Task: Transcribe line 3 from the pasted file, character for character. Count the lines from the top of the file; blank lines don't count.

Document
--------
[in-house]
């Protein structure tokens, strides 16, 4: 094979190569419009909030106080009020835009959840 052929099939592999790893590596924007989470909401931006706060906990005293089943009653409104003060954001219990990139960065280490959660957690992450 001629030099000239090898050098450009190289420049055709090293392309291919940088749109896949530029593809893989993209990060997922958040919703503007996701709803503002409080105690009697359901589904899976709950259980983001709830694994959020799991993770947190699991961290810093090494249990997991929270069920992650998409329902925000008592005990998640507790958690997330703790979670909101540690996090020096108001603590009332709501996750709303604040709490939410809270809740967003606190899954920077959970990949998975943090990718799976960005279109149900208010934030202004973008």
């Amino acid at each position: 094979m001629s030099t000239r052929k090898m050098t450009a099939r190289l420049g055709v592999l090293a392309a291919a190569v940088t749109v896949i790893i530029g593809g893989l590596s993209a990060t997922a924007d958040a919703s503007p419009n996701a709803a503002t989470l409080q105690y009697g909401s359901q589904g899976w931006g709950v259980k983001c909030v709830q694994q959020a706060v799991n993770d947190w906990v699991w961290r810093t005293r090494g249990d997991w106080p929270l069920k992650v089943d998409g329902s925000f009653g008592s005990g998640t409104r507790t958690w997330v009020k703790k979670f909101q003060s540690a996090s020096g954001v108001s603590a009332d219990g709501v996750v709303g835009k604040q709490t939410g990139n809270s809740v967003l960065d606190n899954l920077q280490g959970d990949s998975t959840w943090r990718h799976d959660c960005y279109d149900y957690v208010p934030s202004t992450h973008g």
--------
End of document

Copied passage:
């Amino acid at each position: 094979m001629s030099t000239r052929k090898m050098t450009a099939r190289l420049g055709v592999l090293a392309a291919a190569v940088t749109v896949i790893i530029g593809g893989l590596s993209a990060t997922a924007d958040a919703s503007p419009n996701a709803a503002t989470l409080q105690y009697g909401s359901q589904g899976w931006g709950v259980k983001c909030v709830q694994q959020a706060v799991n993770d947190w906990v699991w961290r810093t005293r090494g249990d997991w106080p929270l069920k992650v089943d998409g329902s925000f009653g008592s005990g998640t409104r507790t958690w997330v009020k703790k979670f909101q003060s540690a996090s020096g954001v108001s603590a009332d219990g709501v996750v709303g835009k604040q709490t939410g990139n809270s809740v967003l960065d606190n899954l920077q280490g959970d990949s998975t959840w943090r990718h799976d959660c960005y279109d149900y957690v208010p934030s202004t992450h973008g």